"Most people don't expect a 100-year old Thurmond or an 85-year-old Robert Byrd (D., W.V.) to completely escape their racist pasts. But Trent Lott is an adult baby boomer, of the same generation as the current and previous presidents. The leaders of this generation supposedly went through the '60s and supposedly learned a few things about race. That seems true of Bill Clinton and George W. Bush. But Trent Lott is waxing nostalgic about the Confederacy and Dixiecrats."

Besides, as George points out, Republicans can offer any number of superior alternatives, from Bill Frist to Mitch McConnell to Don Nickles, who actually stand for something and would not embarrass the party, its faithful, or the nation, for that matter.

Monday, December 09, 2002

THAT THING CALLED LIFE: Just got started in the blogosphere, and already I need a vacation. Seriously, though, postings may be light for awhile. I'm still digging out from the graduation party we threw for Lola (UNLV Hotel College, Class of '02) Saturday. She has left for L.A., where she'll have hand surgery Thursday. I'll join her Wednesday night, and thanks to the Postrels, I'll have a place to crash while she's in the hospital. We'll be back in Vegas Saturday or Sunday.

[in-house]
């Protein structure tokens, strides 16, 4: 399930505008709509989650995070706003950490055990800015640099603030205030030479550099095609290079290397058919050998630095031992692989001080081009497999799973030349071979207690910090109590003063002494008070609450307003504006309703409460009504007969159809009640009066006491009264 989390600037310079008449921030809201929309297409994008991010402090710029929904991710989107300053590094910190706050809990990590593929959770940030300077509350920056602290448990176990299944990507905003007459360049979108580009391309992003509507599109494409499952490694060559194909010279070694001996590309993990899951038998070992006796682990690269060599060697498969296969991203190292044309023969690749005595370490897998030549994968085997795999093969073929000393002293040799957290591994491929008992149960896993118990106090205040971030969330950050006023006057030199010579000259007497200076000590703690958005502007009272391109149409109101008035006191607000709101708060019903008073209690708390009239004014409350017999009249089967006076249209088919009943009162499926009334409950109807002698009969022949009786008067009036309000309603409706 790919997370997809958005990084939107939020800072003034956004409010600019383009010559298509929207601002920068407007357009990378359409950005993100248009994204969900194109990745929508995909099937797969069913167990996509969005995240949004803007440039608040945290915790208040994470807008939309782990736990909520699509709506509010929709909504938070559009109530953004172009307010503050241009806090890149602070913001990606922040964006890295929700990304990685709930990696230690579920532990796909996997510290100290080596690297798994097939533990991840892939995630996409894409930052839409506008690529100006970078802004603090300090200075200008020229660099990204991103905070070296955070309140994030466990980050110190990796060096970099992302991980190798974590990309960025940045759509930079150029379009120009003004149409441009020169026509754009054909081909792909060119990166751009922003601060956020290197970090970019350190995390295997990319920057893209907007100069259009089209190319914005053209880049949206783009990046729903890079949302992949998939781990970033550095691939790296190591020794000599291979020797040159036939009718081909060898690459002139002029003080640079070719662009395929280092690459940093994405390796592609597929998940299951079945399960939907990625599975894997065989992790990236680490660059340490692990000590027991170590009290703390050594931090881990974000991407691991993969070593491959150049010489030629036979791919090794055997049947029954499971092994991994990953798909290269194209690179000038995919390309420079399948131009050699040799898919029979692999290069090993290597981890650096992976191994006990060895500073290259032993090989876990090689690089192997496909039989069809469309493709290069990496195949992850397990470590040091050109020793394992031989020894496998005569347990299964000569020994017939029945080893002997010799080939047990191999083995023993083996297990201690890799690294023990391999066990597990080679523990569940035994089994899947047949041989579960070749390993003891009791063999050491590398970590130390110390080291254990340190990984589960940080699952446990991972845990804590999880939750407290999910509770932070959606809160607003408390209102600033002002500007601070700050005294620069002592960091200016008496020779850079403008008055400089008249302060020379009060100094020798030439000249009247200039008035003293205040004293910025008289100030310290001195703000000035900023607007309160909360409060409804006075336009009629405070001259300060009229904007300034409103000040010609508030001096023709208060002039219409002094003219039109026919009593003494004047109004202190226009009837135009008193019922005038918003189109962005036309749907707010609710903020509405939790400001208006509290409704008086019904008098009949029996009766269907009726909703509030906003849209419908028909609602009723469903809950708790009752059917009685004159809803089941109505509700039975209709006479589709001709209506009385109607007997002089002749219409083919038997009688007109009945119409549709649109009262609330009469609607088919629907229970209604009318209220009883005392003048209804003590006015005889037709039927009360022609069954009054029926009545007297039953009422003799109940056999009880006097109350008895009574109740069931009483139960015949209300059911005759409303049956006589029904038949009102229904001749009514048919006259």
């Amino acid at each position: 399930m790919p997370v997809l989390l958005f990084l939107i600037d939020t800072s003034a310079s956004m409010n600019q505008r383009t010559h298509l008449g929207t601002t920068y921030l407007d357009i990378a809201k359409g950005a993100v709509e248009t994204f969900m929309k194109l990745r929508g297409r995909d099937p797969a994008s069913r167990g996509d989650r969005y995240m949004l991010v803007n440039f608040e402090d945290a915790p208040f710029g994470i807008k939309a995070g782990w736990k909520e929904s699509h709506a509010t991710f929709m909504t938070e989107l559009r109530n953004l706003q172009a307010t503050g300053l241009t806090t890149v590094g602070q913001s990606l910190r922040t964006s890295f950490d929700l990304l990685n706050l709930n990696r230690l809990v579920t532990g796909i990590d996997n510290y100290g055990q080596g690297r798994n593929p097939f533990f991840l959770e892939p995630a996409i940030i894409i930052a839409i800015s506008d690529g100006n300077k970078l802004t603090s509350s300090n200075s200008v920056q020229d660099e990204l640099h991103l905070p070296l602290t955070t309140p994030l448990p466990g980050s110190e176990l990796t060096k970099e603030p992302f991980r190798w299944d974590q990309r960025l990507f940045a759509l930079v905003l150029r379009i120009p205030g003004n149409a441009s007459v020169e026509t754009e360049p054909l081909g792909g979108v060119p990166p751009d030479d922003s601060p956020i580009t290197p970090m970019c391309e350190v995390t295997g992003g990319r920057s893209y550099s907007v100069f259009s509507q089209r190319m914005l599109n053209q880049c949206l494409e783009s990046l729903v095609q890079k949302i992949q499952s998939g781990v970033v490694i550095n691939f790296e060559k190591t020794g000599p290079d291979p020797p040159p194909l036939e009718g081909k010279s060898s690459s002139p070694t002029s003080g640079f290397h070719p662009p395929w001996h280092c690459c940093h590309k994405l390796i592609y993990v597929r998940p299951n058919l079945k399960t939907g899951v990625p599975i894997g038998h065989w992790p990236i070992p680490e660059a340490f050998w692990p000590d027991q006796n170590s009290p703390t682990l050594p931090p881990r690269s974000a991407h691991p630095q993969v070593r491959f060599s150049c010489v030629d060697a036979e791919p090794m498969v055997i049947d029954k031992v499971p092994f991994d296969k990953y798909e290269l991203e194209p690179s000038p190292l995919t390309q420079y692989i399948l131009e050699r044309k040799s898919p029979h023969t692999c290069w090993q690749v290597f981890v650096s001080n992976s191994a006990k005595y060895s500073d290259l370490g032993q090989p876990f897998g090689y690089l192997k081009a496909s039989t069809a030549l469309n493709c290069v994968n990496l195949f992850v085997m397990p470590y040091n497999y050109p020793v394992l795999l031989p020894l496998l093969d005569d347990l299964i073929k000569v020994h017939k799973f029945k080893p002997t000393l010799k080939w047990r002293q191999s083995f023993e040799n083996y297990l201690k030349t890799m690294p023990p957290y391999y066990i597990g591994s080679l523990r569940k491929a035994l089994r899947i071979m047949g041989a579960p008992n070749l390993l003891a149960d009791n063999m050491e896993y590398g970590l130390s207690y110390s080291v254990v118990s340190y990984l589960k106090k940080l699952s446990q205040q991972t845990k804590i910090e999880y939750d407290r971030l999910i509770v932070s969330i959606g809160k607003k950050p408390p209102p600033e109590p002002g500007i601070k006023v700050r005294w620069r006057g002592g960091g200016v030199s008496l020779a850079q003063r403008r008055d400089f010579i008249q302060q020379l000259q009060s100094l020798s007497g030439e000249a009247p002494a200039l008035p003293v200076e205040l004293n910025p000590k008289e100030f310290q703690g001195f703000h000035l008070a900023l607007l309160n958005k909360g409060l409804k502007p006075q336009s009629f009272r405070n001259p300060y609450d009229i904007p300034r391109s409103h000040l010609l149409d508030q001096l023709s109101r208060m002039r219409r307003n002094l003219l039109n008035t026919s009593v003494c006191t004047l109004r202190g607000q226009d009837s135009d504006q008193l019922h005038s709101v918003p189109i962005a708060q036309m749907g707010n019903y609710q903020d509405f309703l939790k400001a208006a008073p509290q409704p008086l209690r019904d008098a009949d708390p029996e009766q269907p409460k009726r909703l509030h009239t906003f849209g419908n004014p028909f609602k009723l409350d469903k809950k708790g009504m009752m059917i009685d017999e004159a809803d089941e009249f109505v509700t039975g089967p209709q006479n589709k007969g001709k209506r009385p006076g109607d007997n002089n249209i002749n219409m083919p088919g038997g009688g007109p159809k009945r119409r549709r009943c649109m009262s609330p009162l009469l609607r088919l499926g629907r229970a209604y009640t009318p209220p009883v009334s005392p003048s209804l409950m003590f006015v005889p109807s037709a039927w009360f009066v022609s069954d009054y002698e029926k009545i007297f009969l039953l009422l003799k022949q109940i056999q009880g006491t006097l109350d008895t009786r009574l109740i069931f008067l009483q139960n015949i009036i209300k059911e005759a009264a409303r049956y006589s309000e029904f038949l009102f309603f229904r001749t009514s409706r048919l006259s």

Speaking of the Postrels, Virginia is seeking reader input for a new photo for her site. Vote early and often.

I'M A LITTLE BEHIND THE CURVE ... but if you're a frequent visitor to blogdom, you're aware that Reason, where I spent nine wonderful years, launched its own in-house blog this weekend. It'll be a must-read, I'm sure.

Friday, December 06, 2002

END OF AN ERA? I've been a fan of the Atlanta Braves since their 1969 division title, and Tom Glavine ranks among my personal favorites since I've been following the team. He's the thinking man's pitcher, perhaps more so than Greg Maddux, because Glavine's had really only one grade A pitch his entire career ... a change-up. Glavine's had a lower margin of error than any other successful control-type pitcher of the era. At least Maddux has featured a top-notch slider and change-up, not to mention control that suggests a deal with the devil. (In case you're curious, the list of fave Braves is comprised of Dale Murphy, Henry Aaron, Phil Niekro, John Smoltz and Glavine, with honorable mentions for Ron Gant, David Justice, Jeff Blauser and Mark Lemke, since I also saw these guys play Class A ball for the Durham Bulls.)